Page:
I still don’t think Houston’s efforts are going to amount to anything, but hey, it’s worth a shot. Given what Amazon has talked about for their new location, this is probably the best part of town to meet the requirements. Maybe we’ll learn something from the experience for the future.

The Complete Transportation Guide To Super Bowl LI

For which the tl;dr version is don’t drive in or near downtown if you can at all help it.

More than 1 million people are expected to converge on downtown Houston during the week leading up to Super Bowl LI on Feb. 5, officials emphasized Tuesday as a transportation guide for the festivities was unveiled for visitors and locals alike.

[…]

The transportation guide – part of a #KnowBeforeYouGo social media campaign – details options for efficient movement around downtown, Midtown, the Uptown-Galleria community and areas surrounding NRG Stadium, the game venue. The manual can be found at www.housuperbowl.com/transportation – which is an area of the Houston Super Bowl Host Committee website.

Among new features for 2017:

There will be prepaid downtown daily parking available beginning in January via the committee’s app for motorists to reserve spaces for light rail passes.

Super Bowl Live downtown will feature a bike valet for those who prefer to travel on two wheels.

Free shuttles will circulate in downtown and Midtown; an Uptown-Galleria area link to downtown from Feb. 1 to Feb. 5 is $2 each way.

A game-day shuttle between the Galleria area and NRG Stadium will be $2 each way.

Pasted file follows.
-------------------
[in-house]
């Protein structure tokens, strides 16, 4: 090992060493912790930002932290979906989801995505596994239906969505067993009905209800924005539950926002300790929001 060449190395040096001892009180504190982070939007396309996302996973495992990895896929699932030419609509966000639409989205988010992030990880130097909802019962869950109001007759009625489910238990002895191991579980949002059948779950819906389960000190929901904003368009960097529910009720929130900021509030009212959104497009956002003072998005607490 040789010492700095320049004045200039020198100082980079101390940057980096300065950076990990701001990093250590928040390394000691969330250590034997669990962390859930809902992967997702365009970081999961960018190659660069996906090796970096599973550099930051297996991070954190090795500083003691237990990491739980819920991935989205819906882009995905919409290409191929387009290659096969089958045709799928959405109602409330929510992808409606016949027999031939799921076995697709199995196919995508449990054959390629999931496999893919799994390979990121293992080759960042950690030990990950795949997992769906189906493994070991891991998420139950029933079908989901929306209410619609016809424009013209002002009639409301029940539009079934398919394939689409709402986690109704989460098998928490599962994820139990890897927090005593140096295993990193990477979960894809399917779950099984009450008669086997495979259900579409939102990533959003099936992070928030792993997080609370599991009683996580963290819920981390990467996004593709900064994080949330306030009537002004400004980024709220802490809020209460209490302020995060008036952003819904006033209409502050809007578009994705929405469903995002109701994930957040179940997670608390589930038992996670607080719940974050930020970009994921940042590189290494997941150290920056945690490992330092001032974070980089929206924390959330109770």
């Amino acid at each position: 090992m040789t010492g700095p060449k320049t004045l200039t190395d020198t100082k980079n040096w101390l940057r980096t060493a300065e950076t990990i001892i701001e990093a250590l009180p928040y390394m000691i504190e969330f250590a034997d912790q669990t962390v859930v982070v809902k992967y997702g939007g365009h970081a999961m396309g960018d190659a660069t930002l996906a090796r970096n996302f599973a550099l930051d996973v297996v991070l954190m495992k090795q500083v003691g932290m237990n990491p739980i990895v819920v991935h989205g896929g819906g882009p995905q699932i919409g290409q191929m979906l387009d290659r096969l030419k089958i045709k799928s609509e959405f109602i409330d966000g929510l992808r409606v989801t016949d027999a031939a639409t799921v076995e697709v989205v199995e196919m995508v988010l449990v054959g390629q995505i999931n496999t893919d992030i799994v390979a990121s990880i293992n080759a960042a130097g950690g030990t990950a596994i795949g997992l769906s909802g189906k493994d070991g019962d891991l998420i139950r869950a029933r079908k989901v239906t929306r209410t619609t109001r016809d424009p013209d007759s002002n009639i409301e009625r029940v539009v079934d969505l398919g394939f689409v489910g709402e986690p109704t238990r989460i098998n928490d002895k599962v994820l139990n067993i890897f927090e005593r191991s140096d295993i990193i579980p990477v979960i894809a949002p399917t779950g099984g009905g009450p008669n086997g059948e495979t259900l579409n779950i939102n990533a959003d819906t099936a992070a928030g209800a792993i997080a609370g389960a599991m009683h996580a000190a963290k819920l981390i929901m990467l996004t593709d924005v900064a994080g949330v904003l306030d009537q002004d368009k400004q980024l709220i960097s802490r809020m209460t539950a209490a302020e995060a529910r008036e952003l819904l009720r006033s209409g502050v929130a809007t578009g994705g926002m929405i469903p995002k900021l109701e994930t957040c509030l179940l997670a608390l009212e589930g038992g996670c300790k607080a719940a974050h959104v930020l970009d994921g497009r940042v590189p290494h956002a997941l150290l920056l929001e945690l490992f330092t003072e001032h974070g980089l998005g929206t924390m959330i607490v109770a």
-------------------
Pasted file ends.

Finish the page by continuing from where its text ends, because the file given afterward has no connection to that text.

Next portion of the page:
Metro will have extended rail hours from Jan. 28 to Feb. 5 beginning around 4 a.m. and running until at least midnight daily.

Click here for the official guide. My advice, if you work downtown, is to take the week off. I’m already getting a cold sweat thinking about how many tourists I’m going to have to dodge in the tunnels at lunchtime. A staycation is sounding pretty damn good the more I consider it. If you must come downtown, Metro or a bike are your best bets to not be part of the problem. The Press and Write On Metro have more.

Next B-Cycle expansion approved

Good.

Expansion of Houston’s bike sharing system is pretty much in high gear after City Council on Wednesday signed off on a $4.1 million plan to roughly triple the number of bikes and kiosks.

With the agreement in place, local B-Cycle operators can proceed with their plan to purchase 568 bikes and install 71 new kiosks where people can check out a bike.